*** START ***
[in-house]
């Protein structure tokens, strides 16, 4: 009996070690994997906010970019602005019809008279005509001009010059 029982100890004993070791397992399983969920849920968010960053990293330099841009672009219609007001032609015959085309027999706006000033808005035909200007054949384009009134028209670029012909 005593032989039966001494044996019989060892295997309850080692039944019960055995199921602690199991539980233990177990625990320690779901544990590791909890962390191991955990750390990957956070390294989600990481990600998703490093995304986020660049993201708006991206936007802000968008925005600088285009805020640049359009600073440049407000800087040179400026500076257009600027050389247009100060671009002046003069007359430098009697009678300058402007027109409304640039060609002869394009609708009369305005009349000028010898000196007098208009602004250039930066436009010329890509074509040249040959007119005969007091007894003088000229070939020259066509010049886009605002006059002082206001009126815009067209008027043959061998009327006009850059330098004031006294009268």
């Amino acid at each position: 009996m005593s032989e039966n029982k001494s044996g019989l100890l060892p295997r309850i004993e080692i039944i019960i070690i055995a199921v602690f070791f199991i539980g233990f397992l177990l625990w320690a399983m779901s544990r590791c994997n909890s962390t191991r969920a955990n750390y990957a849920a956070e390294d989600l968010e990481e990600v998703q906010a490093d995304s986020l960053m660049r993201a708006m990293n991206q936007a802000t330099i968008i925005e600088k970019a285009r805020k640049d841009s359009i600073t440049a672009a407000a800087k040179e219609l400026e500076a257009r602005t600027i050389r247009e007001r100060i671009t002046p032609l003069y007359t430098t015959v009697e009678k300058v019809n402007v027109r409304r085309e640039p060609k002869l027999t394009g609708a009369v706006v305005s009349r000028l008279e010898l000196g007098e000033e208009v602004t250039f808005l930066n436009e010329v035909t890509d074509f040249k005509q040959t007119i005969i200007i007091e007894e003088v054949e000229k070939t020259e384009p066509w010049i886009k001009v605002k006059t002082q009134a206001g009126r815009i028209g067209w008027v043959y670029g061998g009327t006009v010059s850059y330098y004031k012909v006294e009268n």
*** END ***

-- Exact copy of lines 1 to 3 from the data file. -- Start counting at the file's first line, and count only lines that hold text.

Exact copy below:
[in-house]
């Protein structure tokens, strides 16, 4: 009996070690994997906010970019602005019809008279005509001009010059 029982100890004993070791397992399983969920849920968010960053990293330099841009672009219609007001032609015959085309027999706006000033808005035909200007054949384009009134028209670029012909 005593032989039966001494044996019989060892295997309850080692039944019960055995199921602690199991539980233990177990625990320690779901544990590791909890962390191991955990750390990957956070390294989600990481990600998703490093995304986020660049993201708006991206936007802000968008925005600088285009805020640049359009600073440049407000800087040179400026500076257009600027050389247009100060671009002046003069007359430098009697009678300058402007027109409304640039060609002869394009609708009369305005009349000028010898000196007098208009602004250039930066436009010329890509074509040249040959007119005969007091007894003088000229070939020259066509010049886009605002006059002082206001009126815009067209008027043959061998009327006009850059330098004031006294009268």
């Amino acid at each position: 009996m005593s032989e039966n029982k001494s044996g019989l100890l060892p295997r309850i004993e080692i039944i019960i070690i055995a199921v602690f070791f199991i539980g233990f397992l177990l625990w320690a399983m779901s544990r590791c994997n909890s962390t191991r969920a955990n750390y990957a849920a956070e390294d989600l968010e990481e990600v998703q906010a490093d995304s986020l960053m660049r993201a708006m990293n991206q936007a802000t330099i968008i925005e600088k970019a285009r805020k640049d841009s359009i600073t440049a672009a407000a800087k040179e219609l400026e500076a257009r602005t600027i050389r247009e007001r100060i671009t002046p032609l003069y007359t430098t015959v009697e009678k300058v019809n402007v027109r409304r085309e640039p060609k002869l027999t394009g609708a009369v706006v305005s009349r000028l008279e010898l000196g007098e000033e208009v602004t250039f808005l930066n436009e010329v035909t890509d074509f040249k005509q040959t007119i005969i200007i007091e007894e003088v054949e000229k070939t020259e384009p066509w010049i886009k001009v605002k006059t002082q009134a206001g009126r815009i028209g067209w008027v043959y670029g061998g009327t006009v010059s850059y330098y004031k012909v006294e009268n």